Sound Heritage: Floodland and Forest (PDF)



Memories of the Chilliwack Valley

NO. 37

Please note: This is a digital file.

This work is based on 15 tape recorded interviews with people of the Chilliwack area. I recorded them almost 20 years ago in the course of collecting material for a radio series about early days in the Lower Fraser Valley. Recently, when I began to fill in the historical picture from other sources, these oral memories came into focus as containing valuable statements of fact, or telling of happenings not recorded elsewhere. Above all, I saw them as opening windows on the thoughts, feelings and attitudes of a pioneer society. Such insights, from the midden of human memory, can be every bit as pertinent to our understanding as facts of the usual kind.

At the time when I interviewed these people my scope was limited. I mainly wanted to hear about life before the First World War. With radio programs in mind, I selected these interviewees, not simply because they were available at the time of my visit, but because they had a reasonably good recall, as well as voices clear and pleasant enough for broadcasting.

Some were able to remember things that their parents had told them, but none of their firsthand memories went further back than the 1880s. To remedy this, I have made use of excerpts from written memoirs of the 1860s and 1870s, which often read as if they had been spoken. The most important of these were recorded by Horatio Webb, who came to the Chilliwack Valley in 1870, and was well acquainted with all the earliest settlers. (I was able to interview his sister, Kate, when she was 101.) Another useful account was written by Mary Kipp (Mrs. Isaac Kipp), who came from Upper Canada as a bride in 1865. ln addition, it has been my good fortune to have been allowed access to the lively, conversational reminiscences of John Francis McCutcheon, who, like most of the other contributors, belongs to the second generation.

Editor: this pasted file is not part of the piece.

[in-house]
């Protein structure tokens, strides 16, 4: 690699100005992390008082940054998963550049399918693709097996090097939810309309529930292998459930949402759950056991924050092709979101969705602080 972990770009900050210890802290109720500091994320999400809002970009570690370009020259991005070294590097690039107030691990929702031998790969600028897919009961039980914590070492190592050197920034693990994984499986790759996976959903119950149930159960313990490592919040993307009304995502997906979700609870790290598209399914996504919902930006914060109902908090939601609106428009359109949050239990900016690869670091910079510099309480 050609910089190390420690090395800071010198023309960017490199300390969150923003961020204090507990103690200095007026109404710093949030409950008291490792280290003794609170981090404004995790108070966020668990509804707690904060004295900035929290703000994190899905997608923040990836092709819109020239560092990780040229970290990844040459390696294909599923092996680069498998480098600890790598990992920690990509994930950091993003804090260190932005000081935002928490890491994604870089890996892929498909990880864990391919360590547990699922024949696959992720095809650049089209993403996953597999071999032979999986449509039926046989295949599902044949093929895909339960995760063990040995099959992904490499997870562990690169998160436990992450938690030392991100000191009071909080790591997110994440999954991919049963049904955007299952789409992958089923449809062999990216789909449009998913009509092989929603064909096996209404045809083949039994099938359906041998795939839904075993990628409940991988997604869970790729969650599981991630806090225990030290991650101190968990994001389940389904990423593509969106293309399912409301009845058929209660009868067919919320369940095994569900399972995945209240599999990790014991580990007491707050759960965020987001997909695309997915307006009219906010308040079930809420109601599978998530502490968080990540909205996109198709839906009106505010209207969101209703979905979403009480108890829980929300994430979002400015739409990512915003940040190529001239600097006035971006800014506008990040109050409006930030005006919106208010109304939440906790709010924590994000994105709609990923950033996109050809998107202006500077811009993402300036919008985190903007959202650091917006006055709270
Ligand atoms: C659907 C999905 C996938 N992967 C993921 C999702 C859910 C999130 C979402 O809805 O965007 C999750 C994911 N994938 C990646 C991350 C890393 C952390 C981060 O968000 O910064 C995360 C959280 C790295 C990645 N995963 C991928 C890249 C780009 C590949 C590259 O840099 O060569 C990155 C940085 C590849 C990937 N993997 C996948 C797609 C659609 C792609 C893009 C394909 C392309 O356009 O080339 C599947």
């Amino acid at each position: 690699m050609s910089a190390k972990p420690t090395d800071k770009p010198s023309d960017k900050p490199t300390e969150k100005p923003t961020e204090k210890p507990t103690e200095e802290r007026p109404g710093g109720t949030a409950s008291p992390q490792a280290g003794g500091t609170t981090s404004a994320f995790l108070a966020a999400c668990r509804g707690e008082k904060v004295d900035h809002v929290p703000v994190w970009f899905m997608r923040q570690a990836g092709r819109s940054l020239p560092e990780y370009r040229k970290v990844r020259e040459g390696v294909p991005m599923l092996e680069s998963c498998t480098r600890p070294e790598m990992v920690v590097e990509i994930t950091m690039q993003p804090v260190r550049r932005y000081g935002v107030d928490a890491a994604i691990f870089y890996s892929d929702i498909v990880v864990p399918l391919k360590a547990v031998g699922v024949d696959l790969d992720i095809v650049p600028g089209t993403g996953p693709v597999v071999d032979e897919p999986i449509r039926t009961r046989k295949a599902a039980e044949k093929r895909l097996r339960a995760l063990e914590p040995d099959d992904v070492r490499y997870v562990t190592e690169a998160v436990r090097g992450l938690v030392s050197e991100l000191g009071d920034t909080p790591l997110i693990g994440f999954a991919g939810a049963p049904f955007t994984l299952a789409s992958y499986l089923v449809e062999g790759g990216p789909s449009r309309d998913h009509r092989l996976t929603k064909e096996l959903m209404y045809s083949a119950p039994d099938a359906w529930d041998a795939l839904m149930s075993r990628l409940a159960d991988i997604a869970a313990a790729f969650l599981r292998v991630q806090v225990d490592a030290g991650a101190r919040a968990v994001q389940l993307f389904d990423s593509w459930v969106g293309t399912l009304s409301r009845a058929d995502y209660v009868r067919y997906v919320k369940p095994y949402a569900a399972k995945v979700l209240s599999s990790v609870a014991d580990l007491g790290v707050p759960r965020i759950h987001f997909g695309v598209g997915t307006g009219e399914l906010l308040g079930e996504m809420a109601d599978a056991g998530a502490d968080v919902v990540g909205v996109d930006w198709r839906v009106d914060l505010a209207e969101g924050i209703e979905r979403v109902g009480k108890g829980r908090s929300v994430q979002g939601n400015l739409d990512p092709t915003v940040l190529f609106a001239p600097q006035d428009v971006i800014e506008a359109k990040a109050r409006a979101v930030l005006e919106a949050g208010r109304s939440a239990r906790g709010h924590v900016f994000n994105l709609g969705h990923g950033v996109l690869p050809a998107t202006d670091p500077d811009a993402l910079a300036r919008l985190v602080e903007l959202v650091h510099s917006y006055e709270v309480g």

These memoirs, written or recorded, are supported by historical narrative or commentary; but it will be obvious that the work as a whole makes no pretence at being a comprehensive local history. Discussion is limited to the broad lines of development and to a mere handful of the more prominent people and their families. Of necessity, it touches but briefly, and only from a specific point of view, on the equally important life of the native peoples of the area.

Many thanks to Nora Layard, curator of the Chilliwack Museum and Historical Society, for her assistance, and also to D. R. Lind, Editor of the Chilliwack Progress for letting me see microfilm of the early editions, and for giving me permission to quote from various articles. My special thanks to the Chilliwack Museum and Historical Society for the use of their extensive and well-kept archives. I also acknowledge my debt to those cordial old-timers and others , who opened their doors to an inquisitive man from the CBC—and in particular to Oliver Wells for his friendly interest in what I was doing, and for contributing, before his untimely death , so much to our understanding of the history of the Chilliwack Valley and its native culture.

—Imbert Orchard


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